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Funmi Iyanda
Lagos, Nigeria
Funmi Iyanda is a multi award-winning producer and broadcast journalist. She is the CEO of Ignite Media and Executive Director of Creation Television
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Sunday, October 15, 2006

GHOUL HOUSES ON IBADAN STREET

I went to Herbert Macaulay girls' school in Yaba. I don't know why several interviewers seem to record it as Methodist girls' high school. Maybe because l tend to tell this typically long convoluted story of having being admitted into Methodist, the school being divided into three and the …. Oh there l go again. Look, l repeat, slowly.. I went to Herbert Macaulay girls' high school. A downright mini purgatory if ever there was such a thing, the heat, the dirt, the smells, the lack. I still shudder. One day l will bore you with the full story. Suffice to say for now that l did not enjoy my school days. The final location of the school was at the end of Ibadan Street in Ebute Metta, a long cavernous street seemingly sinking below sea level as you walk from east to west. Many of my classmates lived around the end of Ibadan street but l never visited any of them, could be that l was just a bitter, twisted little pessimist but l always thought those houses would collapse on me the instant l stepped in. Not even the wondrous smells of food (l love food and eat like a horse, yeah, eat your heart out, life's got to give you an extra break somewhere, that's mine ok? Besides at that point in life l was convinced l had a tape worm in me and was eating for ten) wafting from the many bukas on the street could persuade me to go into those houses.

The thing about that end of lbadan street is that it looks like the fast sinking tail of a landlocked Titanic. Most of the houses were wet, damp and tilted like a parody of the leaning tower of Pisa and obviously destined for imminent collapse.

So for the four years l walked school terms days down lbadan street l waited for those houses to collapse. I wondered why the people continued to live in them, hundreds of people per structure. More importantly l wondered why Jakande didn't do something about them, then l wondered why Mudashiru, then Oyinlola one after the other did nothing till present day. Soon after l stopped waking Ibadan Street and l haven't walked those streets since 1987 when l left secondary school.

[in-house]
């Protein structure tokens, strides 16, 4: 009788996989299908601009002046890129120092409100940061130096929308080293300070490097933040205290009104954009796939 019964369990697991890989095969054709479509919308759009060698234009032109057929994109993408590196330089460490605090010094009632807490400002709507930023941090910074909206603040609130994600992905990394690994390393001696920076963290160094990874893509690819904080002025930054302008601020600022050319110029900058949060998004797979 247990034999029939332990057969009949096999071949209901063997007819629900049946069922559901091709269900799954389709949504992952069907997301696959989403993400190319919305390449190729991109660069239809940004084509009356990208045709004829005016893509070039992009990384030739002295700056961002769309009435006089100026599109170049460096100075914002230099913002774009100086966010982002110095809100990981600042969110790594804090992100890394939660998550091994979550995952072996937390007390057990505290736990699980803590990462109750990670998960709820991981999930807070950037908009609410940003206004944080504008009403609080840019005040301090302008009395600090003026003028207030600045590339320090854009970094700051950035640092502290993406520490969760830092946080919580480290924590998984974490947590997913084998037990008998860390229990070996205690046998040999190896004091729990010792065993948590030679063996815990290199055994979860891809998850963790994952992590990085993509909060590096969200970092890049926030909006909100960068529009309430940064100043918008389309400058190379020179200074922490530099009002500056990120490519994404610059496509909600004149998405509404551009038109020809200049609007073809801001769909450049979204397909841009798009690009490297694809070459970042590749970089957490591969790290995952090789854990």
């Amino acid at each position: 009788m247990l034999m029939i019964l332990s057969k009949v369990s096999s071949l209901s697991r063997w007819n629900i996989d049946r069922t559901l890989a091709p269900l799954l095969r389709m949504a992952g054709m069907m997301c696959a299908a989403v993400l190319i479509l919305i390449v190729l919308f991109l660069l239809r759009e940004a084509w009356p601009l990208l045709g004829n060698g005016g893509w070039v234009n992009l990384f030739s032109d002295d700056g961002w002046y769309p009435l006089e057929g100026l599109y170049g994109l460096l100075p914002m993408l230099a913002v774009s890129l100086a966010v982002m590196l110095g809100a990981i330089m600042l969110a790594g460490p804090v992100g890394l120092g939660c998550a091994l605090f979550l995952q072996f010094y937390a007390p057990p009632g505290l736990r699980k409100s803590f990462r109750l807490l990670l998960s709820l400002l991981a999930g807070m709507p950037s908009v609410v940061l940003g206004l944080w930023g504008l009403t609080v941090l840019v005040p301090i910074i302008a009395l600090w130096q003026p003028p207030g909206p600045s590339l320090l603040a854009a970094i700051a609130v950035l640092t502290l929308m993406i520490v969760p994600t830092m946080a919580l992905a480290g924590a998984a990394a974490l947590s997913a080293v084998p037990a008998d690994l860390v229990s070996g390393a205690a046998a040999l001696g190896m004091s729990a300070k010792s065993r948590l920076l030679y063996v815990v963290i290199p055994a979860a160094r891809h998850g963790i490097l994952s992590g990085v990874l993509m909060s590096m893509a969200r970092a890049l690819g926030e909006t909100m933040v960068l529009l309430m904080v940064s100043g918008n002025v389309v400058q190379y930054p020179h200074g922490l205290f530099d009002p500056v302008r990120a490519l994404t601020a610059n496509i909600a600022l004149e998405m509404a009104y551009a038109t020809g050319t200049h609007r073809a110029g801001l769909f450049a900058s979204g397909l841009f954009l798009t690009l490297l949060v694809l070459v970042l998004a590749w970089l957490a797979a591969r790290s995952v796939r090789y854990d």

So for the four years l walked school terms days down lbadan street l waited for those houses to collapse. I wondered why the people continued to live in them, hundreds of people per structure. More importantly l wondered why Jakande didn't do something about them, then l wondered why Mudashiru, then Oyinlola one after the other did nothing till present day. Soon after l stopped waking Ibadan Street and l haven't walked those streets since 1987 when l left secondary school.

Nineteen years later, my morbid fears are coming to pass. Three months ago, one building finally crumbled killing almost a hundred people, no one knows the exact number, no one ever knows. Three days ago another of the Ibadan street ghoul houses collapsed, killing another set of people, some of them perhaps a very skinny, insecure, hungry, lone school girl who succumbed to an irrational fear of parasitic worms eating up her thin frame to eat a second beans and bread breakfast before ducking into a hot, smelly, saw dust filled classroom.
The same inefficient rescue effort, the same wails, the same fears, and the same madness. Who is going to pull down the Ibadan street monstrosities?

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